An apartment resident who feels they have been treated unfairly sometimes files a housing discrimination complaint against our clients. Title VIII of the Civil Rights Act of 1968 is called the “Fair Housing Act.” This federal law prohibits discrimination by a landlord on the basis of race, color, national origin, religion, sex, familial status, or disability.
All states and some local cities and counties have adopted substantially similar state laws or municipal ordinances based on the Fair Housing Act. However, there is a significant difference between something the tenant considers to be “unfair,” as opposed to conduct that is truly discriminatory.
The attorneys at Fowler, Hein Cheatwood & Williams, P.A. have a deep understanding of the legal issues surrounding housing discrimination complaints and how to advise and resolve such claims. Such claims may be filed as an administrative complaint with the U.S. Department of Housing and Urban Development (HUD) or with state enforcement agencies such as the Georgia Commission on Equal Opportunity, Florida Human Rights Commission, South Carolina Human Affairs Commission, and North Carolina Human Rights Commission. Other times, the unhappy tenant or rental applicant may retain an attorney to file a civil rights action in a federal or state court. Often, such fair housing complaints are ongoing in conjunction with a separate dispossessory case, resulting in even more complex legal issues and the need to resolve both matters simultaneously.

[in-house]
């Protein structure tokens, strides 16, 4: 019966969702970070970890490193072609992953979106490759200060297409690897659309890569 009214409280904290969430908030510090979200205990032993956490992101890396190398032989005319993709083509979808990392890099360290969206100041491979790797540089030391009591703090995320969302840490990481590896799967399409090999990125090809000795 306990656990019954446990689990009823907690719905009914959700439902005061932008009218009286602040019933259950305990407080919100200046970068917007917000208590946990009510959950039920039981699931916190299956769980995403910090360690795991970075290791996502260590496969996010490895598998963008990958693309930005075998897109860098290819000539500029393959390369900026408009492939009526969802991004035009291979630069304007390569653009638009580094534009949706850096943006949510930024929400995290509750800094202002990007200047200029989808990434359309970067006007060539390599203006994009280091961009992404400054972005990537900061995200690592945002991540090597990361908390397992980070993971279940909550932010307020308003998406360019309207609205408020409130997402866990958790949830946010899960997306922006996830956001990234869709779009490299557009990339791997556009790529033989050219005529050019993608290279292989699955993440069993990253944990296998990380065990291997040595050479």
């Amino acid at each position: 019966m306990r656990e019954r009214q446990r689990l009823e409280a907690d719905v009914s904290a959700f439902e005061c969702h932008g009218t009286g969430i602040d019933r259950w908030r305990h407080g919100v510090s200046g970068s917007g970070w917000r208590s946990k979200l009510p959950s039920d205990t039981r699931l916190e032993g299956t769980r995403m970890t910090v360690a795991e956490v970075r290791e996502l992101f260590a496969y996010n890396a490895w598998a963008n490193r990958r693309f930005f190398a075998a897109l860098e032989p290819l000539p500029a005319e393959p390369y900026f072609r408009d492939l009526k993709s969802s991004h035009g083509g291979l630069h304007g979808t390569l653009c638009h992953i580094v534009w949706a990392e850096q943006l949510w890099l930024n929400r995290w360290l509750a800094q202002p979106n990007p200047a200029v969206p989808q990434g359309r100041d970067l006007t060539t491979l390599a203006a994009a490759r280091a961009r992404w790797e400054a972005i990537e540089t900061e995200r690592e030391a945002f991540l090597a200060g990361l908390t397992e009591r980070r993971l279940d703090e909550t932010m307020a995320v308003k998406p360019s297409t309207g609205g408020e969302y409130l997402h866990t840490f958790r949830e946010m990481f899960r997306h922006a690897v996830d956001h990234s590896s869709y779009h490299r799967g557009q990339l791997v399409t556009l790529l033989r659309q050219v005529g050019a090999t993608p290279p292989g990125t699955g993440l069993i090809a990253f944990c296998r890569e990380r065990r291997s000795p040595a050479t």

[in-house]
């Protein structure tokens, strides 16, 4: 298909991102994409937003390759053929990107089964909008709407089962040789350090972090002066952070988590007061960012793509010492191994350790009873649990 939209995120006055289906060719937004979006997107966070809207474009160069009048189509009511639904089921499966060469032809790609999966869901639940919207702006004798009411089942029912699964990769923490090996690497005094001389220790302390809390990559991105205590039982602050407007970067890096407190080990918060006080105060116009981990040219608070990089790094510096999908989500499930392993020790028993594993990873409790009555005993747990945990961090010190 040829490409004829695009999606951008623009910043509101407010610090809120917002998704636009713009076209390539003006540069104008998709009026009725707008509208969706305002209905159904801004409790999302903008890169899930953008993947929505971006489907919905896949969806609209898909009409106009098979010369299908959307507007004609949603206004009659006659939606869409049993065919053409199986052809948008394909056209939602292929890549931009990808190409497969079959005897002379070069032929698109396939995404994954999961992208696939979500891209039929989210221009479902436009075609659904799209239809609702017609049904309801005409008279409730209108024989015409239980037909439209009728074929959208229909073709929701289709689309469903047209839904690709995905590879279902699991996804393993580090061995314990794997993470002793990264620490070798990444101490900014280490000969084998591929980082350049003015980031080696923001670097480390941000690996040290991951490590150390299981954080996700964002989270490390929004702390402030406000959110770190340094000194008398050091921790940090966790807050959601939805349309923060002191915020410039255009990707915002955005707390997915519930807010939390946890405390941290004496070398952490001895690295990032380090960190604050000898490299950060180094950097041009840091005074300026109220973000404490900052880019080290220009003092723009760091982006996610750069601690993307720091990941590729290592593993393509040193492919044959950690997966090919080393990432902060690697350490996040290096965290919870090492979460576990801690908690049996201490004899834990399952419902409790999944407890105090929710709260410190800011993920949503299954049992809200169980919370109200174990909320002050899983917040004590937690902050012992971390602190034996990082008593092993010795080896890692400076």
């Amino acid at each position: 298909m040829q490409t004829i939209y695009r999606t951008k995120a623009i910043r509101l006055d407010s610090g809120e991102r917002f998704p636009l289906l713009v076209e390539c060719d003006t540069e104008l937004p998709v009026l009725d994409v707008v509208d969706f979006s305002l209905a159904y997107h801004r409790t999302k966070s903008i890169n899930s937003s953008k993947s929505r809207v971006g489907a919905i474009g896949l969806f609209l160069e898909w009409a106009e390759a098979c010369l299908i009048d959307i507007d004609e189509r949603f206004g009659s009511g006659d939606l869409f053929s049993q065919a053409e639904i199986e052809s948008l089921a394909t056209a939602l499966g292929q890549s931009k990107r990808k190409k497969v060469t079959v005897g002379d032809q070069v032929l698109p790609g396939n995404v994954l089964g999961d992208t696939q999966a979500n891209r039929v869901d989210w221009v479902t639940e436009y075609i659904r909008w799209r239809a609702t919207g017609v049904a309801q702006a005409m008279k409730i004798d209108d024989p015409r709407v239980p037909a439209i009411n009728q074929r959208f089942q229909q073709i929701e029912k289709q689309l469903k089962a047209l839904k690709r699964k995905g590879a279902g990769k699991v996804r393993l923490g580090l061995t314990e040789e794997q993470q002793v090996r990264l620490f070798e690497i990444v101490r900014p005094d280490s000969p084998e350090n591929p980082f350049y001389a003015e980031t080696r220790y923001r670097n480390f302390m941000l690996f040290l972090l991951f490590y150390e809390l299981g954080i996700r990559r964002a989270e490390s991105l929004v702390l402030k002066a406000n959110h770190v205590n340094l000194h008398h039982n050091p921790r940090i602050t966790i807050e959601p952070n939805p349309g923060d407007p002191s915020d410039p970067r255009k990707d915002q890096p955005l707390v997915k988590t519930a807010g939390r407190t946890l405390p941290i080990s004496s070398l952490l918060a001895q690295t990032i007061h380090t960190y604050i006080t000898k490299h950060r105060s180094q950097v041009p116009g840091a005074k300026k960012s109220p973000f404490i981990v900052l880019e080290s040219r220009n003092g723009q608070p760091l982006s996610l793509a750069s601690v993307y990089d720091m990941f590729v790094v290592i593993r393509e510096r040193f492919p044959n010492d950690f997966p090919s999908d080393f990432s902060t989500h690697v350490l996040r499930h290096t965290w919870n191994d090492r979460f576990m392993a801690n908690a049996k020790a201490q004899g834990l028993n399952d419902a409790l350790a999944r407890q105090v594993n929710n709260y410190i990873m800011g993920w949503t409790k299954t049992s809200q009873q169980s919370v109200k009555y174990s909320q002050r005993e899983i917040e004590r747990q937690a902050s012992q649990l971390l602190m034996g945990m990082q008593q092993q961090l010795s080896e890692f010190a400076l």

Our clients are obligated to cooperate in the investigation of administrative complaints and discovery procedures of civil lawsuits. We review significant amounts of documents, resident files, and operational policies to demonstrate our client’s lack of discriminatory intent or effect.
Rental applicants and residents who are unhappy with a management decision often allege the apartment community discriminated by: denying a rental application; terminating the lease; mishandling a dispute with other tenants; and failure to make a reasonable accommodation or allow a modification of the apartment due to a disability.
A significant number of Fair Housing complaints are filed alleging discrimination because of a disability. Often non-lawyers are more familiar with the federal law known as the Americans with Disabilities Act (ADA) that prohibits discrimination in public places such as the apartment management leasing office which are open to the public. While the ADA has little applicability to most of the apartment community, non-lawyers often confuse the two laws.
Under the Fair Housing Act, any employee of the apartment management company or apartment owner may face individual or personal liability separate from that of the management corporation or ownership entity.
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